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Uniform Allowances Quiz

Are Free Uniforms and Uniform Allowances Taxable to Employee?


ABC Toxic Waste Disposal Company has the following clothing reimbursement arrangements with its employees:

  • ABC supplies Sam, a security guard, the uniform he must wear on duty, plus a weekly reimbursement for his dry cleaning based on receipts submitted.
  • ABC furnishes Harry, a toxic waste collector, the disposable hazmat suit he wears to protect him from the dangerous chemicals he handles on the job.
  • Tom, a toxic waste transporter who’s also required to wear a hazmat suit on the job, buys his own suit and gets a monthly allowance for his costs. Tom doesn’t have to submit receipts when claiming reimbursement for these costs. But the allowance amount Tom receives from ABC is much higher than his actual costs.


Which of the following amounts is taxable income to the employee?

  1. The value of the uniform Sam gets from ABC.
  2. The weekly reimbursement for dry cleaning paid to Sam.
  3. The value of the hazmat suit Harry gets from ABC.
  4. The monthly allowance ABC pays Tom to cover the costs of his hazmat suits.


D. Only the allowance ABC pays Tom as reimbursement for hazmat suits is taxable income.


This hypothetical scenario illustrates the rules governing whether uniforms and special clothing and associated allowances that employees get from their employers are taxable income.  Secs. 6(1)(a) and (b) of the Income Tax Act don’t specifically mention these amounts. But according to the CRA’s Taxable Benefits Guide (T4130), a non-accountable allowance (where the employer doesn’t require receipts to support the purchases) to an employee for money spent to buy uniforms or protective equipment is not a taxable benefit as long as three things are true:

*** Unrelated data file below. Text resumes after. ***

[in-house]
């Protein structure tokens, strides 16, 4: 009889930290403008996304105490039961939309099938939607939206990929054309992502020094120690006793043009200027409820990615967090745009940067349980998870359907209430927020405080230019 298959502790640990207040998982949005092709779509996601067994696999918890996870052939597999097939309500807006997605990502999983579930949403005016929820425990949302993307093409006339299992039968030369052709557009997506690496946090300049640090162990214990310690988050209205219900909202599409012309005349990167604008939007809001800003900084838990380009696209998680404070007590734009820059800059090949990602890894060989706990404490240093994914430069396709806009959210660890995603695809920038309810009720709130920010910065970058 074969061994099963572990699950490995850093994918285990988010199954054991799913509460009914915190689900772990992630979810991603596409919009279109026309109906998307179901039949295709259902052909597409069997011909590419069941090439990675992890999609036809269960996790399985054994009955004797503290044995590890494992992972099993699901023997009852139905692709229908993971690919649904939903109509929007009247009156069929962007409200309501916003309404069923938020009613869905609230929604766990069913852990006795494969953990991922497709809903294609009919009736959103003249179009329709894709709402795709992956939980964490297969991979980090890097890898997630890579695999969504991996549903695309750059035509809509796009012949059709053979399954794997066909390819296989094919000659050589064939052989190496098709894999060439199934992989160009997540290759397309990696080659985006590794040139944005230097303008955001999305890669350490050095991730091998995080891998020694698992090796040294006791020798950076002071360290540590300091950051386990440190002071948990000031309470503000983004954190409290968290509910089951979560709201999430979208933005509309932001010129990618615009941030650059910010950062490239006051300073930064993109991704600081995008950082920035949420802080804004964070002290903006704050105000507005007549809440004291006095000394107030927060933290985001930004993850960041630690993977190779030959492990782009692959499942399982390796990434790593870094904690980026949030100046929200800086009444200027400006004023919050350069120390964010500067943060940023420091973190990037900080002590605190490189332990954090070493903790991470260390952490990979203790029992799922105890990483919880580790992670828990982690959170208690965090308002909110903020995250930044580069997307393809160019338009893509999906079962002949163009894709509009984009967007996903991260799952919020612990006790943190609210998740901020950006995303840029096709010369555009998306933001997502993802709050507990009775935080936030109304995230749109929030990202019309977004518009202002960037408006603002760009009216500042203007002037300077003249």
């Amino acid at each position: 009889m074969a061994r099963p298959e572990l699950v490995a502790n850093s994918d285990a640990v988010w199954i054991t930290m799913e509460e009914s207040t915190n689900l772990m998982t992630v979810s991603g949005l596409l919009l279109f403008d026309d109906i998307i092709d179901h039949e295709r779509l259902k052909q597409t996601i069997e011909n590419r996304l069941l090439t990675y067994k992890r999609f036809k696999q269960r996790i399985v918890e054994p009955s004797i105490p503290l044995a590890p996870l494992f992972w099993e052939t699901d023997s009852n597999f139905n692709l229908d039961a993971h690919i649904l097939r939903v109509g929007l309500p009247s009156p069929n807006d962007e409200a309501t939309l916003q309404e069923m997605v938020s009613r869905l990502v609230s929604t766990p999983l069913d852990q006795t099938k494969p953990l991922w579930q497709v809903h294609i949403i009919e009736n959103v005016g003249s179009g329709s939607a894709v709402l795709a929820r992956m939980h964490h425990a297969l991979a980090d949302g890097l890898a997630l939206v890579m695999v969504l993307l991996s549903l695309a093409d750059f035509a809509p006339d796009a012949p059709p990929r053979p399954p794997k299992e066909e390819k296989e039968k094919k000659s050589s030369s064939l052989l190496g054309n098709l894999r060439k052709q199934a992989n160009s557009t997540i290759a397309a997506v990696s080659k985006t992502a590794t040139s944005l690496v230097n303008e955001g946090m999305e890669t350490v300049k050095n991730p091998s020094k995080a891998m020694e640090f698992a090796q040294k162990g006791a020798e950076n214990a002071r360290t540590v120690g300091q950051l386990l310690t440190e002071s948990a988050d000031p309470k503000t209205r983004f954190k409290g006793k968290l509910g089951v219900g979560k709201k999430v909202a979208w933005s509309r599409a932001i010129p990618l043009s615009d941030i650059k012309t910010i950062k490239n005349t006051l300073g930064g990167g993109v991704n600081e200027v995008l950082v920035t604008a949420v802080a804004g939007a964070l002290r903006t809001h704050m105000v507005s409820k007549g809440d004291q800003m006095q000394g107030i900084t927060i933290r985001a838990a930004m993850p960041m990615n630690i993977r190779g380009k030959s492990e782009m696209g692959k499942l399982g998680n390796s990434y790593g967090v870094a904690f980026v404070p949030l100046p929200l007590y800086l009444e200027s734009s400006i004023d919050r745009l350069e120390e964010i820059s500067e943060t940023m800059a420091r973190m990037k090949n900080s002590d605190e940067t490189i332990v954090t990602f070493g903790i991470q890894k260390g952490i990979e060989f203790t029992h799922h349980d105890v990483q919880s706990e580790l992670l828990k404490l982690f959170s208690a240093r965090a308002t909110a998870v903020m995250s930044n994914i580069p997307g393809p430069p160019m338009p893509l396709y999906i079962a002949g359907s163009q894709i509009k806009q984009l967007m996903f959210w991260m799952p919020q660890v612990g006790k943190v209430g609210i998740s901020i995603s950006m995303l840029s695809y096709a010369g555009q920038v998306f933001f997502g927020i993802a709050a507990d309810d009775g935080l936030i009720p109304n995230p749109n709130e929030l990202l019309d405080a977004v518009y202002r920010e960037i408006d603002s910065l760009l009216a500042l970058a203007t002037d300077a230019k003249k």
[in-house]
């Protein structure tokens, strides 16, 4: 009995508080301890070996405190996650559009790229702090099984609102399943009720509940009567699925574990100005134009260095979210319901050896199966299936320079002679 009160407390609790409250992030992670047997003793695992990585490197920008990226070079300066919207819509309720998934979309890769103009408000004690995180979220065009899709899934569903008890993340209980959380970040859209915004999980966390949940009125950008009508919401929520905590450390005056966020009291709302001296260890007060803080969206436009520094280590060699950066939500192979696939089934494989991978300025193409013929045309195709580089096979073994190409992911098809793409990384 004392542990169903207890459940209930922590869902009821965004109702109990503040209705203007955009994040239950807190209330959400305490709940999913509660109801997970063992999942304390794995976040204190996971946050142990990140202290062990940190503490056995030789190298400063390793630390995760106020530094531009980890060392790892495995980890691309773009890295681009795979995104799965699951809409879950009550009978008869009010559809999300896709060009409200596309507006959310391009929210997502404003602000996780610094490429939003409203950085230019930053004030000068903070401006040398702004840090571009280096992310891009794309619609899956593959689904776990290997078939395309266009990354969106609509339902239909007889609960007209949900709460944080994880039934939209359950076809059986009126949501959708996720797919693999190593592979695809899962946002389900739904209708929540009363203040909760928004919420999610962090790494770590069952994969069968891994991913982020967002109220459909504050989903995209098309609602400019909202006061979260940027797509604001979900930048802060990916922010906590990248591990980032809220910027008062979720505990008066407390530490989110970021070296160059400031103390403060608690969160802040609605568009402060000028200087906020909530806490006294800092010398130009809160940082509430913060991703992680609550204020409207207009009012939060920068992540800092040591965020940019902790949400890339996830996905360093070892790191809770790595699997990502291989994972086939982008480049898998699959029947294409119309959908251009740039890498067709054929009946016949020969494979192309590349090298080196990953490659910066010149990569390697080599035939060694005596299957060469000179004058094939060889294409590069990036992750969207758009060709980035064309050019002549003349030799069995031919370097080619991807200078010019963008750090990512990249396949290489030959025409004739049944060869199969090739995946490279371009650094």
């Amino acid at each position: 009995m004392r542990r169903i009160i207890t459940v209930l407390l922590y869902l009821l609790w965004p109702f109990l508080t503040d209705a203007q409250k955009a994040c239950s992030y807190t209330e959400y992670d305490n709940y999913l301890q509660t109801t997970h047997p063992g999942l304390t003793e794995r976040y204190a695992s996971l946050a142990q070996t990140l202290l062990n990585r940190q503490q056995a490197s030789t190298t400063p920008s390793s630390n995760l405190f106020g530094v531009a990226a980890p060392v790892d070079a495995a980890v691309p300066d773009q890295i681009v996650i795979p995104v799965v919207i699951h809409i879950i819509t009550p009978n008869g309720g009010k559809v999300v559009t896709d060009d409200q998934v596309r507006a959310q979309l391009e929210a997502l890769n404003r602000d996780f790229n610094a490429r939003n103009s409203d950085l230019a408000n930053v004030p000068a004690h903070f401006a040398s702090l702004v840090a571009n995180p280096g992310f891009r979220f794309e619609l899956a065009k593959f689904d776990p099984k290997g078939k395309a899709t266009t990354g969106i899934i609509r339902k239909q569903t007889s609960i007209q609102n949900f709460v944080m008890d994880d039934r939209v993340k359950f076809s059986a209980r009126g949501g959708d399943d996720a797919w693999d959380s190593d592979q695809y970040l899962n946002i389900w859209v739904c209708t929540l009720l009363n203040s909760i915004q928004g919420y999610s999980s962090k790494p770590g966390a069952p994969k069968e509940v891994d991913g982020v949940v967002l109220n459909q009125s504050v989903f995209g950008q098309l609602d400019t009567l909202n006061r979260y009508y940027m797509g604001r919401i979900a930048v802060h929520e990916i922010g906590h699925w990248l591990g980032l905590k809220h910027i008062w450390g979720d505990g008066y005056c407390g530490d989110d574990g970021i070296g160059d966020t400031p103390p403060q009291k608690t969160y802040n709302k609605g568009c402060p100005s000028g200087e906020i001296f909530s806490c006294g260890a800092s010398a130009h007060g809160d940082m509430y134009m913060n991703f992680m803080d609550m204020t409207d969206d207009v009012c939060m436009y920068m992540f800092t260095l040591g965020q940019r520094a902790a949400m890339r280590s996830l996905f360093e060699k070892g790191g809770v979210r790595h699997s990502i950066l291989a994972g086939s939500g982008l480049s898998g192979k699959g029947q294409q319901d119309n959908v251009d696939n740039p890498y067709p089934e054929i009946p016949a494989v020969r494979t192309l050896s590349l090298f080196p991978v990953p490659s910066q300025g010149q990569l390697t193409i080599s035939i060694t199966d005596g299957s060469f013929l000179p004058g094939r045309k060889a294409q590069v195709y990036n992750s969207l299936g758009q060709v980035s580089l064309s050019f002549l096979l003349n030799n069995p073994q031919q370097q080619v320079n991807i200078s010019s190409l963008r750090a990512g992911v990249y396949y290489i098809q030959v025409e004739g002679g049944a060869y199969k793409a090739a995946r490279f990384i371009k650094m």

• The law requires the employee to wear the clothing on the work site;
  • The employee bought the protective clothing; and
  • The amount of the reimbursement is reasonable.

In this example, Tom is required to wear protective clothing on the work site, and he did buy the protective clothing. But the amount of the allowance isn’t reasonable—it’s much higher than Tom’s actual costs. So, the allowance would be considered taxable income rather than a reimbursement of expenses.


A is wrong because T4130 says that employees don’t receive a taxable benefit when the employer “supplies them with a distinctive uniform they have to wear while they carry out their employment duties.” The uniform Sam receives from ABC is “distinctive”; and Sam is required to wear it to perform his job duties. So the value of the uniform isn’t taxable income to Sam.

B is wrong because T4130 indicates that reimbursements from an employer to employees to pay a laundry or dry cleaner to clean uniforms and clothing aren’t taxable to employees if they present a receipt for those expenses. Sam did submit receipts when claiming the dry cleaning reimbursement.

C is wrong because, according to T4130, employees don’t receive a taxable benefit when the employer provides them with special clothing designed to protect them from the hazards of their job. Harry’s hazmat suit does furnish such protection.